One H. sulphuria was collected from Little Wildcat Creek, a stream dominated by agricultural land-use (71% livestock pasture). The beetle was collected during routine sampling of invertebrates associated with stream-restoration research in northwestern Arkansas. To date, we have not collected any other H. sulphuric from this site, and no beetle was found during a follow-up survey at this location. However, the inputs of spring-water and the dominant chert gravel substrate may provide adequate habitat in this system in spite of heavy agricultural land use throughout the watershed. The stream pool where we collected this one individual was fenced with no direct access by cattle, and because these beetles probably rely on stable stream margins and streambanks for development (including terrestrial pupation), cattle could be negatively affecting habitat of the beetle where access to the stream is not limited. We emphasize the importance of conservation measures at all locations for sustaining current populations of H. sulphuria; populations in watersheds associated with livestock may require special attention.
The bright coloration of the Heterosternuta (i.e., maculate dorsal surface with alternating dark and bright transverse, irregular bands) has been considered to correspond to the typical occurrence of this genus in spaces among rocks in unvegetated mineral substrate (Larson et al., 2000), with the alternating colors potentially providing a degree of protection from predators. A large series of the recently described H. phoebeae (Wolfe and Harp, 2003) and other Heterosternuta (H. wickhami and H. pulcher) with the same general coloration have been collected in recent surveys from this type of substrate in several drying pools in large streams, yet to date no H. sulphuric has been found in such habitat. The primary color pattern of many spring-specialist Hydroporinae that occur in densely shaded habitats is uniformly yellowish to brown dorsally (Larson et al., 2000), and the only genera that have been collected with H. sulphuric during our current surveys were the spring specialists Sanfzlippodytes (the type species described from a cave in Mexico) and Hydrocolus, both of which are entirely brown dorsally. Furthermore, the only significant co-occurrence of H. sulphuric with any previously collected Hydroporinae with the same general coloration was that of the type series of 33 specimens in 1955, where a group of 280 H. wickhami also was collected (Matta and Wolfe, 1979). Preliminary findings suggest that coloration of H. sulphuric could be unique in these spring-influenced systems, while multiple species of Heterostemuta with this coloration co-occur in the larger aquatic systems.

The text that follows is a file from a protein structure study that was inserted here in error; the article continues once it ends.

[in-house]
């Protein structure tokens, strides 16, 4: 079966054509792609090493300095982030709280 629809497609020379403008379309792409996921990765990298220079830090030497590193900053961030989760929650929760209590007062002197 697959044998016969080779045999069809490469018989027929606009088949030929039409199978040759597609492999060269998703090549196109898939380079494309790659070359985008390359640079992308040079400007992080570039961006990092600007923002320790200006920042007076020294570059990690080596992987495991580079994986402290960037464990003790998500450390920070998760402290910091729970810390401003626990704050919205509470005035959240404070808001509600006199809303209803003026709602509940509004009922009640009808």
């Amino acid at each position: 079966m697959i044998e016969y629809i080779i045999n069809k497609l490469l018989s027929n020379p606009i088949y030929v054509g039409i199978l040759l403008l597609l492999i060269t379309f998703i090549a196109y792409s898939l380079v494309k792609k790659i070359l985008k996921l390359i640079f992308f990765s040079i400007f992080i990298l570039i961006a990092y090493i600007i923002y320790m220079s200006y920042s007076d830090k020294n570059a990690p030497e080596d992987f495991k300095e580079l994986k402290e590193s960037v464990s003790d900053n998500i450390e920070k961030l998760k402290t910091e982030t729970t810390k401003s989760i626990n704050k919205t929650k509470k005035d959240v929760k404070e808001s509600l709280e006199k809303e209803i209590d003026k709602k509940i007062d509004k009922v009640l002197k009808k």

Habitat where H. sulphuric was collected in historical surveys included margins of large tributaries of the Buffalo National River (Wolfe and Harp, 2003; G. L. Harp, pers. comm.). We have not concluded surveys at those historic sites, and based on the limited number of springs visited during these current surveys, we cannot conclude that H. sulphuric is indeed primarily in spring systems. However, an interesting finding is that two historic sites for H. sulphuric (Beech Creek and Smith Creek) are just downstream from the population that was discovered at Sherfield Cave Stream. Although historical surveys have recorded low relative abundances of H. sulphuric among collected water beetles, populations may exist in the larger systems but are more difficult to locate because of the larger habitat area and potential lower densities. Additional surveys will address these issues and improve our understanding of habitat associations and life-history characteristics of H. sulphuric in the Ozark and Boston Mountain ecoregions.
Historical Distribution Records--Arkansas: Benton Co.: Sulphur Springs, 20 July 1955, no specific habitat data, 33 specimens collected by P. Spangler (Natural Museum of Natural History 97565). Izard Co.: West Lafferty Creek, 4 September 1988, one suspect female specimen collected by G. Harp. Searcy Co.: Long Creek at State Hwy 74, 28 June 1992, one positively identified female collected by G. Harp. Newton Co.: Beech Creek at State Hwy 21, 1 July 1992, one suspect female collected by G. Harp. Newton Co.: Smith Creek at State Hwy 21, 1 July 1992, one positively identified female collected by G. Harp.
New Distribution Records--Arkansas: Newton Co.: Buffalo National River, unnamed first-order tributary of Richland Creek, 30 September 2007, shallow pools and depressions and crevices in bedrock, 10 specimens collected by S. Longing and P. Bacon. 25 October 2007, same habitat, three specimens collected by S. Longing. Sherfield Cave Stream, 25 October 2007, margins of Sherfield Cave Stream in cobble substrate ca. 30 m below entrance of cave, 10 specimens collected by S. Longing. Washington Co.: Little Wildcat Creek, margin of pool in gravel substrate, one suspect female collected by S. Longing and T. Spencer. Benton Co.: Hobbs State Park-Conservation Area, 6 January 2008, spring habitat at the end of Pigeon Roost Trail, under leaves covering limestone bedrock, five specimens collected by S. Longing and P. Penny.